U.S. Marshal: Hill captured just minutes after tip
Arrest of Petersburg man on murder charges followed TV appearance
PETERSBURG — A moment in the limelight proved costly for Alexander Hill, according to testimony Wednesday in his trial on multiple charges of murder.
Hill, who is accused of murdering four members of his former girlfriend’s family on Easter Sunday, April 19, 2014, appeared in a story on TV station WGRZ in Buffalo, N.Y., in March 2015 about a local church that gave homeless people shelter in exchange for working on a building they were renovating.
The video, which was shown in court Wednesday, shows Hill wearing a hat and glasses and sporting a mustache and goatee. Hill expressed his gratitude for the church program, while a caption identifying him as “Trent Dales, Carpenter” was displayed on the screen.
Despite the disguise and the alias, someone who saw the segment recognized Hill and on April 23, 2015, contacted the U.S. Marshals Service’s Buffalo office, where the tip was relayed to Marshal Scott Baryza, who heads up the Violent Felony Fugitive Task Force there. The Marshals Service had recently recirculated a poster bearing Hill’s photo and description.
Baryza testified in Petersburg Circuit Court on Wednesday that he immediately confirmed that “there was an active case for Mr. Hill.” Within 20 to 30 minutes, he said, a SWAT team surrounded St. Luke’s Mission of Mercy, a homeless shelter where Hill had been staying for about three months.
“Immediately upon entry, I encountered Mr. Hill standing there,” Baryza said. He said he recognized Hill by his “bright hazel eyes and the bump on his forehead,” and after handcuffing him, confirmed that there was a scar on the suspect’s chest.
Baryza said Hill was taken to the city’s central booking facility for processing. Hill “said if they removed his handcuffs to take fingerprints, he would fight them,” Baryza testified. When they did try to fingerprint him, he did resist, and they were unable to obtain the prints, Baryza said.
Hill was subsequently transferred to federal custody and was successfully fingerprinted, but only after Baryza “had to forcibly pry each finger out of the fists he was making.” He was transported back to Petersburg on May 5, 2015 and arraigned on May 8, 2015, on an initial charge of violating a protective order.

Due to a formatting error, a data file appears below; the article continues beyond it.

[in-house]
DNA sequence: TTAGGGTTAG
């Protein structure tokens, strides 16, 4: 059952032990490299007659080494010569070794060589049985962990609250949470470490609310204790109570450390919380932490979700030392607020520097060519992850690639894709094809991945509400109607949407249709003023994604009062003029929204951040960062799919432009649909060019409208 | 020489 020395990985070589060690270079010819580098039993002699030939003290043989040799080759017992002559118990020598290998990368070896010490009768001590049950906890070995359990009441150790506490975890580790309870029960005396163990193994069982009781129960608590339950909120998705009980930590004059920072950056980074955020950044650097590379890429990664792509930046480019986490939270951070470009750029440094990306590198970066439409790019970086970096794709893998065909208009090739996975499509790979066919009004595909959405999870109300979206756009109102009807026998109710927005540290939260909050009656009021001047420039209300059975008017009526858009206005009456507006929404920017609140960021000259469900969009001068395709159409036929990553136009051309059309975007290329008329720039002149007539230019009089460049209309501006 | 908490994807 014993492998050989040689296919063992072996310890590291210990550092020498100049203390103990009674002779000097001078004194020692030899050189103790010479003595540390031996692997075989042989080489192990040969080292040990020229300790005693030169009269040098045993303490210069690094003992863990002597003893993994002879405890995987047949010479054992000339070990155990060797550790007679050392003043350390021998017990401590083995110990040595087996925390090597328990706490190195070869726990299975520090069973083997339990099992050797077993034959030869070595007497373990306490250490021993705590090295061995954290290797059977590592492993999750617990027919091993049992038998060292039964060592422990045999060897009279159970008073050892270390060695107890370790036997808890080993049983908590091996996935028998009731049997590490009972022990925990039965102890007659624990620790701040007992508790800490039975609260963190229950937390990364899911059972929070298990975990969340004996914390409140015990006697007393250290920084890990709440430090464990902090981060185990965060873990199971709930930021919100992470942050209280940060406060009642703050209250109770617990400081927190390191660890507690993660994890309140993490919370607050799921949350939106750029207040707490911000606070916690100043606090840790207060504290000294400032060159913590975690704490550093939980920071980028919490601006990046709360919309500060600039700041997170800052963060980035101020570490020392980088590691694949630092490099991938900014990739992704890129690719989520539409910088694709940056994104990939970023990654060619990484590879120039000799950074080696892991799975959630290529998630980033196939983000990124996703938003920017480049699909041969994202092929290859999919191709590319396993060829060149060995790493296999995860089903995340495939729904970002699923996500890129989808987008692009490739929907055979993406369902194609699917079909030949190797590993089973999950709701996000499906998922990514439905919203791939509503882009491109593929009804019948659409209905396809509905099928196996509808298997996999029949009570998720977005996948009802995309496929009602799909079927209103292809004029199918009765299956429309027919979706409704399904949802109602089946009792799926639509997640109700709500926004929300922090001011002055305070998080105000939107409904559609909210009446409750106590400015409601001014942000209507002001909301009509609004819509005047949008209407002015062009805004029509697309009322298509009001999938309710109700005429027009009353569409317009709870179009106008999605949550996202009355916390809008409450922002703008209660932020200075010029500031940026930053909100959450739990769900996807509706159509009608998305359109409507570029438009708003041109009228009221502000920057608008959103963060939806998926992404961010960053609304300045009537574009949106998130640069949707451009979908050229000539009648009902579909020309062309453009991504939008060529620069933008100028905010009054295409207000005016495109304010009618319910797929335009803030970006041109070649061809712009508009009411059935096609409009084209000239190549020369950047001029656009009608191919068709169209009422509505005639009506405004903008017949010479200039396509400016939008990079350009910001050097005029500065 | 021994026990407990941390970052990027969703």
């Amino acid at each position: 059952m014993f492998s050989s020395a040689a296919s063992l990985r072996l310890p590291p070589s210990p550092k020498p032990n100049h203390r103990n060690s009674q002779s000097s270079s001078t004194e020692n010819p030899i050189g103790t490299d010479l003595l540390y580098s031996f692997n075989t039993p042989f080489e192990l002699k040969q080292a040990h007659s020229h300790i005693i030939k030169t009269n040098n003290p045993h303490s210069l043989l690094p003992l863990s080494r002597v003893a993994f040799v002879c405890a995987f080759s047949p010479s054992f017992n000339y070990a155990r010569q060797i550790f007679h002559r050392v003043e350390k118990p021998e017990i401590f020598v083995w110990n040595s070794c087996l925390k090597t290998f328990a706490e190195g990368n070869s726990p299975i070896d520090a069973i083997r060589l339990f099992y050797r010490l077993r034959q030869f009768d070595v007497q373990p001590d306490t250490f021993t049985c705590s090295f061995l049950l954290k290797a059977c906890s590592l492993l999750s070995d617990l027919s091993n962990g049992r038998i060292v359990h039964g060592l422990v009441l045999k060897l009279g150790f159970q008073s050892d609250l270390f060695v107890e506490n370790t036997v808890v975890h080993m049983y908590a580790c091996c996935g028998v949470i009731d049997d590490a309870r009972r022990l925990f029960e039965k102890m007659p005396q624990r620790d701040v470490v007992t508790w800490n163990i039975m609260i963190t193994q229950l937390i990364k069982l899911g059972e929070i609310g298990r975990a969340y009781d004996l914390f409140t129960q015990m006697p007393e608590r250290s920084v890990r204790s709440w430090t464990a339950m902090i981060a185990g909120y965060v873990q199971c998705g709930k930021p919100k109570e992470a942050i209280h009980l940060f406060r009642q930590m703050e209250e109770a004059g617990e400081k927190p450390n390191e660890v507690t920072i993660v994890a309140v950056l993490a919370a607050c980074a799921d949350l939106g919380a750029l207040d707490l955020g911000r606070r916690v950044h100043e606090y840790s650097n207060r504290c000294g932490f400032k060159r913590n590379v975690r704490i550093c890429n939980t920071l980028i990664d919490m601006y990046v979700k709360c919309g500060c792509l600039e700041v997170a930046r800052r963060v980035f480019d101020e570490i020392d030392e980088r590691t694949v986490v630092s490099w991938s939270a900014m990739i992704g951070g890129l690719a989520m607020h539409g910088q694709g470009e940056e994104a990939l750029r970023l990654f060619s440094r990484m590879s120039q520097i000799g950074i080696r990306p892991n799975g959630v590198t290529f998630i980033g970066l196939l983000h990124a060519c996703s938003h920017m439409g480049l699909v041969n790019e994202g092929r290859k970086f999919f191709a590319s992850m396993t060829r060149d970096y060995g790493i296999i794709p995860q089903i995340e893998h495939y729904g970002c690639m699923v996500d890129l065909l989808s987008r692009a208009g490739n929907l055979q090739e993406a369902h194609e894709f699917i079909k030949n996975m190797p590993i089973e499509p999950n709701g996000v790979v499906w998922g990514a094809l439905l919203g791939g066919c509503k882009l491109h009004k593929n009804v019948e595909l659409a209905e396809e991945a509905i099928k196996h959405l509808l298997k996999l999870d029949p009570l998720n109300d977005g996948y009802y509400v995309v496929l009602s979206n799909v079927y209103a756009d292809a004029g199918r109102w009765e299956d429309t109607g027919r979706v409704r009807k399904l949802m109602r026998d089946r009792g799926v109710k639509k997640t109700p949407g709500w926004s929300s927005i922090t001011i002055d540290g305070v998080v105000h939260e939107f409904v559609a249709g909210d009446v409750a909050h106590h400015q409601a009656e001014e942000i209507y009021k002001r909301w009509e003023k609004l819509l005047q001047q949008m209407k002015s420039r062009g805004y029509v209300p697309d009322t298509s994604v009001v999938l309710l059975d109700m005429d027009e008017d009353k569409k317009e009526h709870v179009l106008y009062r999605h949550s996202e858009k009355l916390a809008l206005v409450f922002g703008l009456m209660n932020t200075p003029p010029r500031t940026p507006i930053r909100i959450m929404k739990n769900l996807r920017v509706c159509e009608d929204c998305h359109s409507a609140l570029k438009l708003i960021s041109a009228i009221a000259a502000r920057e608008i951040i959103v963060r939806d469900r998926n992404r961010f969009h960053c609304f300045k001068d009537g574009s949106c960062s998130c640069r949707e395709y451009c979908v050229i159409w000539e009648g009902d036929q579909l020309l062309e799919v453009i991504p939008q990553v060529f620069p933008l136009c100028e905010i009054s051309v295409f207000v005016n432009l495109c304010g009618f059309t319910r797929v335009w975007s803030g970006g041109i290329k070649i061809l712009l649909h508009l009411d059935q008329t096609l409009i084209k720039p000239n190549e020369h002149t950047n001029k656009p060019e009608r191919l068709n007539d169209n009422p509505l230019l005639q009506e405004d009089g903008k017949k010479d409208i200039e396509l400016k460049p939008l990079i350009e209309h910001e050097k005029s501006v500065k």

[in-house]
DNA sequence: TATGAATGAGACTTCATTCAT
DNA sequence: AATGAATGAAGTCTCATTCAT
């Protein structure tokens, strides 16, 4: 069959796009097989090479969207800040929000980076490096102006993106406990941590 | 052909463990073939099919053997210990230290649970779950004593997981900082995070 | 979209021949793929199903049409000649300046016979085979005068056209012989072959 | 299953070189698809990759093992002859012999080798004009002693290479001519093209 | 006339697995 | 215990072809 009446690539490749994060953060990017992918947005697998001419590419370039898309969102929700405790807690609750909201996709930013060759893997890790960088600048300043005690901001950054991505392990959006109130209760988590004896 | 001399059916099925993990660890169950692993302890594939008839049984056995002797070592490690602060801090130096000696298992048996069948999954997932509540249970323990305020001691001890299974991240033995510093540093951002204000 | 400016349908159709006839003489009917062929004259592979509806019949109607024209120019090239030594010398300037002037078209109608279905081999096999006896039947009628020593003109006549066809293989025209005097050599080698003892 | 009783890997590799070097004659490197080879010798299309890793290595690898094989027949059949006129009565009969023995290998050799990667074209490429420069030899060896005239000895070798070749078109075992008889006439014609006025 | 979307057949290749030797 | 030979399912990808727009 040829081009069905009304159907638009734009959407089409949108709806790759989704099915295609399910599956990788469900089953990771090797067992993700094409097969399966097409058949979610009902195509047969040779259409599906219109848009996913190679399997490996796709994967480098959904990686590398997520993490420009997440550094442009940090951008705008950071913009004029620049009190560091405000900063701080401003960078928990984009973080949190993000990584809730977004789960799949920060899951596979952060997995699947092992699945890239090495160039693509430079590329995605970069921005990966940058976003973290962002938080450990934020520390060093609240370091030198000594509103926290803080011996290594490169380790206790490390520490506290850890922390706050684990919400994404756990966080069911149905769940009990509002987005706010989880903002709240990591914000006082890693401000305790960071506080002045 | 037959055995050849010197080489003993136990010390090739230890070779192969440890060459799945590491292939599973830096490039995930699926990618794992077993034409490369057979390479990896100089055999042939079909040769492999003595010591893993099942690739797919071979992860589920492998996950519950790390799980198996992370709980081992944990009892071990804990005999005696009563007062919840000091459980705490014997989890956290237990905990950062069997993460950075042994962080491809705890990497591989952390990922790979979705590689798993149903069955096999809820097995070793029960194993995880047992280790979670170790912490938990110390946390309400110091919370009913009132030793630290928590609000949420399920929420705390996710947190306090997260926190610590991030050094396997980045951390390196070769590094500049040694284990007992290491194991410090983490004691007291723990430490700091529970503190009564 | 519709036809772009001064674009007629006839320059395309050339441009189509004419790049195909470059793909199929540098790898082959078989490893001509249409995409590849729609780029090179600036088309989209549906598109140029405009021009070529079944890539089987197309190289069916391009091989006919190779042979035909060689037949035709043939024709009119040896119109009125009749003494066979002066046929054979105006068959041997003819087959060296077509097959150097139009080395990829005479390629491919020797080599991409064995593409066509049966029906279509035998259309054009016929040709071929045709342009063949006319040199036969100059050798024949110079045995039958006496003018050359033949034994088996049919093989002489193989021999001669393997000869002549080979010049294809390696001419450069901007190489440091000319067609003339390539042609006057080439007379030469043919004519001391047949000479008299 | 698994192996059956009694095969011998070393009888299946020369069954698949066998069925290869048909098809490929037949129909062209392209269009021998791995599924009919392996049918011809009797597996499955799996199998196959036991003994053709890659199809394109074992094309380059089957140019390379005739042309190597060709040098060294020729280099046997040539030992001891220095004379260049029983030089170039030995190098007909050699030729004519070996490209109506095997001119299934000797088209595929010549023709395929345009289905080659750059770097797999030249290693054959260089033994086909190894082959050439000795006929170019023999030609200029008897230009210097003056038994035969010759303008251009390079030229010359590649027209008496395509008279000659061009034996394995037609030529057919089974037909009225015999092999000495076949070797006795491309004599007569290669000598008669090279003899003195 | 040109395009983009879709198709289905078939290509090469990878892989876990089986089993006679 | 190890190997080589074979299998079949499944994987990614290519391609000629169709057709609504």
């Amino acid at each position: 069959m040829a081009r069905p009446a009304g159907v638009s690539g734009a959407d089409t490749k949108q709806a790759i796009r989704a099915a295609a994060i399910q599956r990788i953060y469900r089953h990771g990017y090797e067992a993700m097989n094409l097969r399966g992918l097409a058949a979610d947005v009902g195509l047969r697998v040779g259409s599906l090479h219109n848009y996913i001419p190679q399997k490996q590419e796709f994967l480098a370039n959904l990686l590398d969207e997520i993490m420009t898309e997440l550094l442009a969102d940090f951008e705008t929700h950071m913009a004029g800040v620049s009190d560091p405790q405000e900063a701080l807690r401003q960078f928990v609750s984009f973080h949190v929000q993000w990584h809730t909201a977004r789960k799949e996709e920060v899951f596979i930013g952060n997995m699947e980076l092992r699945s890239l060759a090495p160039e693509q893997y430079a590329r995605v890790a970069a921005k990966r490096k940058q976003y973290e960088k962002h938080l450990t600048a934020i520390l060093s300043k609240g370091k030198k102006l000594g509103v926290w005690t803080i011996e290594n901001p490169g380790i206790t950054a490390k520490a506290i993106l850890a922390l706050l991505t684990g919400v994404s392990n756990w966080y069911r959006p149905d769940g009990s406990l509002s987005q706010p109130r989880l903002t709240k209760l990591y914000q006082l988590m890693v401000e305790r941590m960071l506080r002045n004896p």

According to testimony on Tuesday, Hill had left Petersburg by taxi late in the evening of April 19, 2014, about 20 hours after four people were found dead in a home at 721 Harding Street that had been set afire. The victims were all related to Hill’s former girlfriend, Vivian Chavis: Her mother, Pauline Wilkins, 67, and sister, Vicki Chavis-Ansar, 46, died of multiple stab wounds, and her niece, Tanique Chavis, 22, and Tanique’s 2-yearold son, Delvari, died from fire-related injuries.
On Tuesday, Orrin Pickering, a taxi driver for Boulevard Cab at the time of the slayings, described picking up Hill around 10 p.m. on April 19 and driving him to Weldon, N.C., near Roanoke Rapids, where he dropped him off at a Waffle House restaurant. Pickering had commented on an “awful smell” emanating from Hill, so strong that Pickering said he had to stop at a rest area on Interstate 95 to let his vehicle air out before returning to Petersburg.
On Wednesday, Kathy Wallace, a waitress at the Weldon Waffle House, described her encounter with Hill that night. She said he asked her if there was a bus or train station nearby. Wallace said she told him there was a bus station in Emporia, about 20 miles away, but Hill “said he wasn’t going back to Virginia.” She then told him there was a bus station in Rocky Mount, N.C., but it wouldn’t open for several more hours.
Wallace said Hill wanted to find a ride to Rocky Mount, so she called a friend, Thomas Walton, who worked at a hotel near the Waffle
House, and Walton agreed to drive Hill to the bus station for $50.
Wallace, who said she knew nothing about the murders at the time, later identified Hill from photos shown to her by Petersburg detectives. Asked Wednesday by Commonwealth’s Attorney Cheryl Wilson what she had noticed about him, Wallace recalled “his eyes – he had the most unusual hazel eyes I’ve ever seen. They were really intense.”
Walton testified that Hill told him he was trying to get to Mississippi. He and Wallace both commented on Hill’s odor – Wallace said he “smelled like kerosene” and Walton recalled that he “smelled like he had kerosene or gasoline on him. He was real stinky.”
Much of Wednesday’s hearing was taken up with highly technical testimony regarding DNA testing of items of evidence investigators had gathered from the Harding Street home and an abandoned house on Ferndale Avenue next door to a home where Hill had previously lived. The results were mostly negative or inconclusive, but experts from the Virginia Division of Forensic Science said Hill couldn’t be eliminated as the source of bloodstains on a white T-shirt found at the Ferndale Avenue house.
The prosecution rested its case late Wednesday afternoon. Judge Joseph M. Teefey Jr., after a discussion with attorneys for both sides, said he plans to hear closing arguments Thursday afternoon, after which the case will go to the jury.